Paternalism is a result of faulty views of poverty (broken relationships). Paternalism can be summed up as doing things for people that they can do for themselves. In a paternalistic relationship there is a parental figure, often the non-materially poor, and a child figure, often the materially poor. Paternalism reinforces unhealthy self-images of all involved, and yet we can fall into these roles often unknowingly. Paternalism can strip a community of its initiative and create dependence on outsiders. It can have long term harmful consequences to a community. For the Love of Missions has at times fallen into every one of the following types of paternalism. We repent and continually resist the urge to come to the table with a paternalistic mindset. It is important to note that these roles can be reinforced by both parts of the relationship. Often because of past relationships, assumptions are made that reinforce the parent role of the non- materially poor and the child role of those living in the materially poor community. Read these brief descriptions to see if you have tendencies toward any of these forms of paternalism.

Resource Paternalism – Assuming the solution to a problem is outside resources rather than existing community resources.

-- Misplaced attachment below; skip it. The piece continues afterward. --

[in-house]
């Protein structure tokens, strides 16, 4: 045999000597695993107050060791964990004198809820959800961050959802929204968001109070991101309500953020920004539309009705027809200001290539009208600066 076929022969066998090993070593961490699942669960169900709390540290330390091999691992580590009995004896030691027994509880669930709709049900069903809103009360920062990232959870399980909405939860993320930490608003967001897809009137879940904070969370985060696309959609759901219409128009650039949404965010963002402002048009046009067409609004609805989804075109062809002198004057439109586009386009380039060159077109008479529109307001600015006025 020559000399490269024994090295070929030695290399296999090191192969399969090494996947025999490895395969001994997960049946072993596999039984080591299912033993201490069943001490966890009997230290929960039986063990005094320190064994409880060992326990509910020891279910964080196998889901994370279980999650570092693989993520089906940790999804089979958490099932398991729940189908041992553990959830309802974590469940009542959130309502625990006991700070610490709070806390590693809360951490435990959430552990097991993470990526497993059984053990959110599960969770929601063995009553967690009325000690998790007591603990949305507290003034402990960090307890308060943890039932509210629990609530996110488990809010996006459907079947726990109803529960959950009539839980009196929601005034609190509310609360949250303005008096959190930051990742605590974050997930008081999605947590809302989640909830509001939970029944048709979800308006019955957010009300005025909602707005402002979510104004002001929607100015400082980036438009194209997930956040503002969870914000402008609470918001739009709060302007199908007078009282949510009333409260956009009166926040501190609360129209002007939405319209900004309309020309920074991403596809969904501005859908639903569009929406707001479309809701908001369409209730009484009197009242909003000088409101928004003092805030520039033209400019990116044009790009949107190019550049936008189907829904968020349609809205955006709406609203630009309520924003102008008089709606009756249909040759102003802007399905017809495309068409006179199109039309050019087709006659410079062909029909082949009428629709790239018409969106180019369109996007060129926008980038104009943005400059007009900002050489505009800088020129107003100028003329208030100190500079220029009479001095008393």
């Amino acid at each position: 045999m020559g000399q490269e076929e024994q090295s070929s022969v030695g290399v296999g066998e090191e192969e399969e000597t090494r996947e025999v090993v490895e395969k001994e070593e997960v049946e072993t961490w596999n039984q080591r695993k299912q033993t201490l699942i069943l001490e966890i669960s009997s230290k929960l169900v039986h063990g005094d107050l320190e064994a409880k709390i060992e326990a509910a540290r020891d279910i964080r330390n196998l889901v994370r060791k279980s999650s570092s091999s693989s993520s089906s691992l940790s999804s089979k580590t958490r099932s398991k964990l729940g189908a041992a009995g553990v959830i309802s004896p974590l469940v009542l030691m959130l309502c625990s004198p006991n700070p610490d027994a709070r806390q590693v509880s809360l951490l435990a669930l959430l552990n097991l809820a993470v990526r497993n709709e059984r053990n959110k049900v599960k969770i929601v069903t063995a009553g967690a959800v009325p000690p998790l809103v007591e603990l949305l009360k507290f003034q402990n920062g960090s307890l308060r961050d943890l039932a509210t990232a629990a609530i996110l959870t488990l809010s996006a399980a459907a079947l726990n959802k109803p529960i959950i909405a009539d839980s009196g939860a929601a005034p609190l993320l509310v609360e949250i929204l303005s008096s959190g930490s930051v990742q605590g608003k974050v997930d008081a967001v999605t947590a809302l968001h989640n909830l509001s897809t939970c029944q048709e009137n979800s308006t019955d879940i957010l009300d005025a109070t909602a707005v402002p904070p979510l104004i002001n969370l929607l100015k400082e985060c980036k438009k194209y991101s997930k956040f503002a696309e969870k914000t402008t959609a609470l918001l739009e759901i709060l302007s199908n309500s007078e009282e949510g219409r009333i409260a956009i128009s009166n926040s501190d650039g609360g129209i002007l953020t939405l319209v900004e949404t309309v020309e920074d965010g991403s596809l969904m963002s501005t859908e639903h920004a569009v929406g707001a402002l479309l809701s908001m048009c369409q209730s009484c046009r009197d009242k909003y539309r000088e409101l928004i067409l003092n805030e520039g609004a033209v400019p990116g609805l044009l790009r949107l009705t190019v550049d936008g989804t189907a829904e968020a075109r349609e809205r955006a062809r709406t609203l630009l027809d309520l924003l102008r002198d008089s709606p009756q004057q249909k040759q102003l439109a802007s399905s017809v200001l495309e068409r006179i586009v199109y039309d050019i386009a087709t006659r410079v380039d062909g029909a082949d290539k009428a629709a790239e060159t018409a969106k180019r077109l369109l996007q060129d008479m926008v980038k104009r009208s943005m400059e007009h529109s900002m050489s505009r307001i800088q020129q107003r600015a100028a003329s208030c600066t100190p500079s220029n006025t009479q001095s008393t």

Spiritual Paternalism – Believing we have been better equipped for the teaching and preaching and forget to listen to and learn from the deep relationships with God that are present in all cultures and communities.

Knowledge Paternalism – Believing the knowledge and information we have from our culture, economy, experiences is applicable and should be accepted rather than acknowledging people in every culture have valuable insights into their own experiences.

Labor Paternalism – doing the work of a project that people could do for themselves. For example, a mission team building a home while the family who will live in it watch.

Managerial Paternalism – Assuming the management position rather than looking for leadership in the local community. This often results from our desire for speed and efficiency and can greatly undermine the local leadership.


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